What’s the best way to crate train a dog with separation anxiety?
Crate training can be a useful tool for many dog owners. Some may want their dog in a crate when they’re sleeping or when they leave the home, while others may want to give the dog space all their own. Crate training is also helpful for dogs with separation anxiety since the crate can provide calm and protection. Dogs that do not like being alone may welcome the crate during moments of distress. Crate training takes time and patience. Relieving separation anxiety requires an owner’s full attention and dedication. Don’t miss our testing insights on the Furbo Dog Camera.
What is separation anxiety?
Separation anxiety is the fear of being alone. Dogs that have been abandoned, have moved to a new space or have undergone a sudden shift in lifestyle may develop separation anxiety. In particular, dogs that develop a strong bond with their owners may become anxious when alone. Especially if the owner has been home frequently only to have a new schedule in which they are often away. Separation anxiety may develop at any age among any breed. It can also be exacerbated by a lack of mental and physical stimulation, leading to a bored dog that may start to lash out.
How to identify separation anxiety
Separation anxiety is easy to identify and can manifest in a variety of ways. Most commonly, your dog barks excessively while you’re gone. They may also develop destructive behavior such as chewing furniture, rummaging for food or ripping up anything left out. They may also mark or relieve themselves when left alone. Some behavior may be noticeable before you leave. Dogs can associate certain sounds and actions, such as the handling of keys or putting on a coat, as signs they are about to be left alone. As a result, they may begin to pace, pant, drool, shake or even try to sneak out the door with you.
Crate training advantages
When afraid or anxious, a trained dog may retreat to its crate. If it becomes a place of refuge, dogs can be more comfortable when alone. It gives them security and confidence and offers you peace of mind while away. Many owners prefer to crate train a rescue dog since past trauma may be unknown and it’s likely they are in need of stability.
How to crate train
Crate training can take weeks or months and requires strict discipline and patience by the owner. The first step is to choose the right crate. Your dog should be able to comfortably stand up and turn around within the crate. Wire crates are most popular as they are durable and easy to set up and take down. Some have two doors for easier access, while others feature a bottom platform that can pull out for easy cleaning.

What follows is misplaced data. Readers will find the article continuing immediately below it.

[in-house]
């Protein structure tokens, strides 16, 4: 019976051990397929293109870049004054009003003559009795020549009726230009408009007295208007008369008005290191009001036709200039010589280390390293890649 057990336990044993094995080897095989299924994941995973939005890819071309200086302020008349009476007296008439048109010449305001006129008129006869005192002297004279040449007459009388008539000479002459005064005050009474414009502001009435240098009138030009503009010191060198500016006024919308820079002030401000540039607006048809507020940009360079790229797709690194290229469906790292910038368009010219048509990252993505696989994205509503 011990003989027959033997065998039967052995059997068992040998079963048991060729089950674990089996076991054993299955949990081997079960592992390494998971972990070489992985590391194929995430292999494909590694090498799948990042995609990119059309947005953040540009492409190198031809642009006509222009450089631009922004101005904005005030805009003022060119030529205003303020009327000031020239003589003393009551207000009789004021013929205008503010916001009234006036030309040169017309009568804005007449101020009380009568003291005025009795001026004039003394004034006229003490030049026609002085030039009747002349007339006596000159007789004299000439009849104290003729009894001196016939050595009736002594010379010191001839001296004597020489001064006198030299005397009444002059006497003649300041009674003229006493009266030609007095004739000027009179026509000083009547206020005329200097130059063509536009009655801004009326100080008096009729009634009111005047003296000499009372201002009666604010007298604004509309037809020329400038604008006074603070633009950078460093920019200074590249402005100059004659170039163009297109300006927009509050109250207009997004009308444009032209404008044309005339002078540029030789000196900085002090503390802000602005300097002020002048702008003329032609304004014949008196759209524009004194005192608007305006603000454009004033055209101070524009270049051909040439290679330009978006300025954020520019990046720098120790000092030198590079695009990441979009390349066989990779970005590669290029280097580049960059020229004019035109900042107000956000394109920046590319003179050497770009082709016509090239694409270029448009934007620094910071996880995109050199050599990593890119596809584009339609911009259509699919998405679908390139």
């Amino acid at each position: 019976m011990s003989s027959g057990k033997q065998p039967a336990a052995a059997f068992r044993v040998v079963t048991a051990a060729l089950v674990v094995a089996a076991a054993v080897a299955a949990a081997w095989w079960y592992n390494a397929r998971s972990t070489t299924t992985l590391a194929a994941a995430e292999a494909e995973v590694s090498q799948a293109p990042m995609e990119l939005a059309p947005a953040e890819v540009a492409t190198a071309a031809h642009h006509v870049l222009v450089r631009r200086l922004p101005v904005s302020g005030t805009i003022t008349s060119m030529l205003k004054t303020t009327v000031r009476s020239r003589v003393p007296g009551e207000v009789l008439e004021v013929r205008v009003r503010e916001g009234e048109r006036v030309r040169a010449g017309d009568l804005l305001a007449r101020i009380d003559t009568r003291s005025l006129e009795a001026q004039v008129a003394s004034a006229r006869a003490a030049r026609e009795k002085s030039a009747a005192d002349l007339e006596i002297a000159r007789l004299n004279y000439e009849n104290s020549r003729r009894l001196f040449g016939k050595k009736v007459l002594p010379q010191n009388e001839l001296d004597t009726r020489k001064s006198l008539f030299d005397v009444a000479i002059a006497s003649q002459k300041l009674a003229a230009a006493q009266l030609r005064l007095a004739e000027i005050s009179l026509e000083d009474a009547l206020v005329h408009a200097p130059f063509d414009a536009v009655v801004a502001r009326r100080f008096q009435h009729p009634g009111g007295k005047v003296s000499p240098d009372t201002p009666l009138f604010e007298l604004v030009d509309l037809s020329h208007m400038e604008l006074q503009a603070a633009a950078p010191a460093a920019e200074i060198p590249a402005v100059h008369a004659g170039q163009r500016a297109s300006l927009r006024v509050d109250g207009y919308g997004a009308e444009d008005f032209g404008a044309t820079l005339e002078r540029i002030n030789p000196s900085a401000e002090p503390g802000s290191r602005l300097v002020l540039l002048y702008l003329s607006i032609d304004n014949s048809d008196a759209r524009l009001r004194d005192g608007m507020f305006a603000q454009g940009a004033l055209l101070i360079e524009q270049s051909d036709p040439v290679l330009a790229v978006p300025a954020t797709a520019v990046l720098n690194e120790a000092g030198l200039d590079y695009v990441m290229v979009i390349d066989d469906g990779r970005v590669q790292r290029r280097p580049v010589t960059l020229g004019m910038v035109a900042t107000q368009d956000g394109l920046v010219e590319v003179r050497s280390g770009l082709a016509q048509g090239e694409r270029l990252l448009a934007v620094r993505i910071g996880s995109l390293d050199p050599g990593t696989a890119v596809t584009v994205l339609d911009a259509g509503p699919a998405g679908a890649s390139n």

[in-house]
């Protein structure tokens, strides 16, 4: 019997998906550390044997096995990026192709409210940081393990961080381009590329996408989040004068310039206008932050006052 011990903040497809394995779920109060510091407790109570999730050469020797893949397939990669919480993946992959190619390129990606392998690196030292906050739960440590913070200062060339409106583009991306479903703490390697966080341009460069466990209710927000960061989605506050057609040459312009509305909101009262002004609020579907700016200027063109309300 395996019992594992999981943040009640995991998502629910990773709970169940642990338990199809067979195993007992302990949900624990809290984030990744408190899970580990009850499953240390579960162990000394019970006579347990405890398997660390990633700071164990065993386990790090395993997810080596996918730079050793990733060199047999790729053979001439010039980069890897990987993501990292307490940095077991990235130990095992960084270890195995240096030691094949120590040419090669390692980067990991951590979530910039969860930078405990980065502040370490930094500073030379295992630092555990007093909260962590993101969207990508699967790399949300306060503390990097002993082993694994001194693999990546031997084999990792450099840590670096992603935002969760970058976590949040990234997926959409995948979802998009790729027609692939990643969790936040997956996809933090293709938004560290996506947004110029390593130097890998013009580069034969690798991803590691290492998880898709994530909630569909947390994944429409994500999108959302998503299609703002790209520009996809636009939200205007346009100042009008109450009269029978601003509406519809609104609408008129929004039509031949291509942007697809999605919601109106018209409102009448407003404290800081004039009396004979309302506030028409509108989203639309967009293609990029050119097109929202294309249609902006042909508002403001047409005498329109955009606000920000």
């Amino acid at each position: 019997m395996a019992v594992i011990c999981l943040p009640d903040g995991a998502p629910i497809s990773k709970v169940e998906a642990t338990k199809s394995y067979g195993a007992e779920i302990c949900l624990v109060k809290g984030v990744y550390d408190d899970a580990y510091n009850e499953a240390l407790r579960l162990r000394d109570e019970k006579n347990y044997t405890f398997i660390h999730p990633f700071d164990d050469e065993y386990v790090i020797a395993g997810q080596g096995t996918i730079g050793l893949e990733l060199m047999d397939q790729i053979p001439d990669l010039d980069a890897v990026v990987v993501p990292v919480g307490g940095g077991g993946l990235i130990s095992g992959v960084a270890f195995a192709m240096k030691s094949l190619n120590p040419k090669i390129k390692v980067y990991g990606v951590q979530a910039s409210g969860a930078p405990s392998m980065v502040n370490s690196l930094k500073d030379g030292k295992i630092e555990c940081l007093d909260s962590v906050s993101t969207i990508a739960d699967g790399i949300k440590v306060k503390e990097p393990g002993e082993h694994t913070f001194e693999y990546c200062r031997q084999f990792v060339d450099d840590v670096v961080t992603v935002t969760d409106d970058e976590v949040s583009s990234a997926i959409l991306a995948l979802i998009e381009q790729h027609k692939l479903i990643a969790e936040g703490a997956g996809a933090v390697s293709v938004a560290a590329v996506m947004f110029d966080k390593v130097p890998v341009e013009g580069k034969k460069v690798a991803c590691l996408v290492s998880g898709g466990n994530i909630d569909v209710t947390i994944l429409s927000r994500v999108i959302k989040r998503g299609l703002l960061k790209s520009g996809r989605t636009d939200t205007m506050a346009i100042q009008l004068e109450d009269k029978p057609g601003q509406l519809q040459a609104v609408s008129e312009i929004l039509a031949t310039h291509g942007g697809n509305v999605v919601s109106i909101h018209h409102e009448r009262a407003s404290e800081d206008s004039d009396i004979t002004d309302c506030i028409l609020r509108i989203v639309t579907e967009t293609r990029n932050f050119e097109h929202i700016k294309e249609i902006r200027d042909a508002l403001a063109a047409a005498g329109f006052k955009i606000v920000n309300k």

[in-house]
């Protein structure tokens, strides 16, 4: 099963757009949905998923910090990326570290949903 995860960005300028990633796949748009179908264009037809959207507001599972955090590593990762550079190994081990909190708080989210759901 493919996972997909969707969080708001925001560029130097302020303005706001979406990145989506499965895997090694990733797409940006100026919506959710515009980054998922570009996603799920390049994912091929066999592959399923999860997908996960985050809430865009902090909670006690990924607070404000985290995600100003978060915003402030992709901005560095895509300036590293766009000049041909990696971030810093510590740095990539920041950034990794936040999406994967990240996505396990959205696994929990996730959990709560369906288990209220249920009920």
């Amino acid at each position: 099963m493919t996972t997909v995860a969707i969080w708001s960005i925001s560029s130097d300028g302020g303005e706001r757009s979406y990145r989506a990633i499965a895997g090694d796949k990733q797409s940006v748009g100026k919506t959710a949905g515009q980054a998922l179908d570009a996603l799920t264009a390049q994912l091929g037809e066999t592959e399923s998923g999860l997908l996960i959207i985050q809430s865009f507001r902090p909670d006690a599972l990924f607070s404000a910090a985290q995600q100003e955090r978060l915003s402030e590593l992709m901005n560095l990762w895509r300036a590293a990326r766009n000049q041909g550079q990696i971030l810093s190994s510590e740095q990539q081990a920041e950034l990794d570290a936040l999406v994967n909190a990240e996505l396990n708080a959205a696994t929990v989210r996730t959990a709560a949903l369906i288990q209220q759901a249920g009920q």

Initially, the crate should be a place your dog can safely explore without owners nearby. Fill it with a comfortable bed or blankets, especially ones that have a familiar smell to them. You may put in calming toys or clothes that have your scent on it to make the dog feel safe.
Spending time in the crate should be relaxing. If your dog does not initially explore the crate, a favorite toy or tasty treat might entice them. Let them enter and exit as they wish and keep your distance if they seem hesitant. Early on, their time in the crate needs to be rewarding and stimulating. A challenging puzzle or a treat-dispensing toy is useful to get them to make positive associations.
As they grow more comfortable, you can experiment with closing the door but keeping it unlocked, allowing your dog to push it open and leave if they wish. Over time, begin to lock the door, keeping them in for a few minutes. Slowly increase the time they stay in there as they grow more comfortable, building up to longer periods away.
There are some precautions to take when crate training your dog.
- Dogs with severe separation anxiety may seek to break free, which can be dangerous.
- They should never wear a collar or apparel within the crate as it may get caught.
- They should have water if you’re going away for more than an hour. Some water bowls can affix to the side so they don’t step in it or knock it over.
- Avoid leaving your dog in a crate for more than six to eight hours. Especially younger dogs that may not have full bladder control.
- If your dog is anxious and prone to chewing while stressed, do not leave any toys within that they could destroy and ingest.
Crate training is only one way to curb separation anxiety. Before leaving, your dog should enjoy both physical and mental exertion. Tiring them out with a walk and playtime, even something as simple as fetch, can help them settle and relax. Some dogs also benefit from having the sides and top of the crate covered to create a cozier, more protective space with less stimulation.
Some dogs may enjoy calming treats and supplements. Popular ingredients include hemp and chamomile to soothe the dog and help them sleep. Some dog owners may want to keep an eye on their dog while they’re away to better see how they are coping with being alone; a dog camera may be a worthy investment. Our tester found the Furbo Dog Camera‘s treat-tossing feature excellent for interacting with your pet while away. They also liked the recording feature, saying it made training out their puppy’s bad behaviors much easier. For serious anxiety, your vet may prescribe medication in conjunction with dedicated training.
Best treats for crate training for separation anxiety
Delicious, high-value dog treats should only be for training. These nutritious chews feature salmon and potatoes. Use these only for crate training so your dog makes positive associations.
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